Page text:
Bias in Gender Roles Argumentative Essay by Quality Writers

Bias in Gender Roles
This paper discusses the portrayal of males and females in children's books.
# 100513 | 1,974 words | 5 sources | APA | 2008 | US

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Many children's books contain myths and stereotypes which, although they appear to be commonsense understanding, are actually completely inaccurate. Children learn from text and images that represent the culture, and then they organize their perceptions of the world based on that information. This paper makes use of symbolic interactionism and structural functionalism to argue that gender as it is depicted in children's books has a social purpose and that very young children are capable of interpreting the meaning. The four themes of gender bias, gender role socialization, gender-based traits, and pseudo gender equality are discussed.

Gender Bias
Gender Role Socialization and Stereotypes
Pseudo Gender Equality

From the Paper:

"At the same time, Gooden and Gooden provide a persuasive rationale for the over-abundance of males in children's books and picture books they surveyed that were published from 1995 to 1999. The authors were all simply accepting of the traditional view of the work role assigned to the male, and these values were therefore promoted in the books. Diekman and Murnen found that even in nonsexist books for children, gender segregation and the traditional idealization of femininity result in an unequal representation of the sexes. The patterns pointed out by these authors exist for a purpose. That purpose, as is perceived through structural functionalism, is to maintain social equilibrium which depends on male dominance and female subservience. Symbolic interactionism allows us to see that very young children are aware of and are quite capable of interpreting and internalizing these patterns through the books they encounter."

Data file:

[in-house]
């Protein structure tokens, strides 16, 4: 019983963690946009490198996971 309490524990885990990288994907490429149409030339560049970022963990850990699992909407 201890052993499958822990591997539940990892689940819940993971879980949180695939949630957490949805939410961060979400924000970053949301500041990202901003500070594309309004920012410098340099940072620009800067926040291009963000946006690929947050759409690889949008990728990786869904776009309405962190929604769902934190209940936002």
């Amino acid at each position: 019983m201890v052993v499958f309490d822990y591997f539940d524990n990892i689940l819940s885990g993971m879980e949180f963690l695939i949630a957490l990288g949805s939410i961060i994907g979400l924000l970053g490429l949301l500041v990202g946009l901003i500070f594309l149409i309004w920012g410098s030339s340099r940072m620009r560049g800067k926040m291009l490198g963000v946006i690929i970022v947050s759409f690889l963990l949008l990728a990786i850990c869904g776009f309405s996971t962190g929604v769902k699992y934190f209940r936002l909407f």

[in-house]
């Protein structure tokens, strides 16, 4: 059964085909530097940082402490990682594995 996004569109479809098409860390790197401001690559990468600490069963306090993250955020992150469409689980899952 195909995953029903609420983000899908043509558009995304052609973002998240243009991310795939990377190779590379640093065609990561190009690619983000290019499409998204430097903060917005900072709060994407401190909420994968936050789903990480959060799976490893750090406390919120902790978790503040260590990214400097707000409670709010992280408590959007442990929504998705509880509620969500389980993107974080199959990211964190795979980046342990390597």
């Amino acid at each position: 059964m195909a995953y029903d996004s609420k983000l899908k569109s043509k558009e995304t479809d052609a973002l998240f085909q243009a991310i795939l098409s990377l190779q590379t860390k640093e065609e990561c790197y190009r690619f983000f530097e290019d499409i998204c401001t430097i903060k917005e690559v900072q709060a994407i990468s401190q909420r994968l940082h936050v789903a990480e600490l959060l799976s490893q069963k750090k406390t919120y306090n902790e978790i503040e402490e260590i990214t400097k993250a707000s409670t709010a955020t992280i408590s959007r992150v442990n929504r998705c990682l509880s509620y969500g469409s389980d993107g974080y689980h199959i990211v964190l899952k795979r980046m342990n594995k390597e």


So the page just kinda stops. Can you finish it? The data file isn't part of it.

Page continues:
Sample of Sources Used:

  • Anderson, D. & Hamilton, M. (2005). Gender role stereotyping pf parents in children's picture boos: The invisible father. Sex Roles, 52 (3/4), 145-152.
  • Diekman, A. & Murnen, S. (2004). Learning to be little women and little men. Sex Roles, 50 (5/6), 373-386.
  • Gooden, A. & Gooden, M. (2001). Gender representation in notable children's picture books: 1995-1999. Sex Roles, 45 (1/2), 89-101.
  • Tepper, C. & Cassidy, K. (1999). Gender differences in emotional language in children's picture books. Sex Roles, 40 (3/4), 265-281.
  • Turner-Bowker, D. (1996). Gender stereotyped descriptors in children's picture books: Does 'Curious Jane' exist in the literature? Sex Roles, 35 (7/8), 461-489.

Cite this Argumentative Essay:

APA Format

Bias in Gender Roles (2008, January 06) Retrieved December 08, 2019, from

MLA Format

"Bias in Gender Roles" 06 January 2008. Web. 08 December. 2019. <>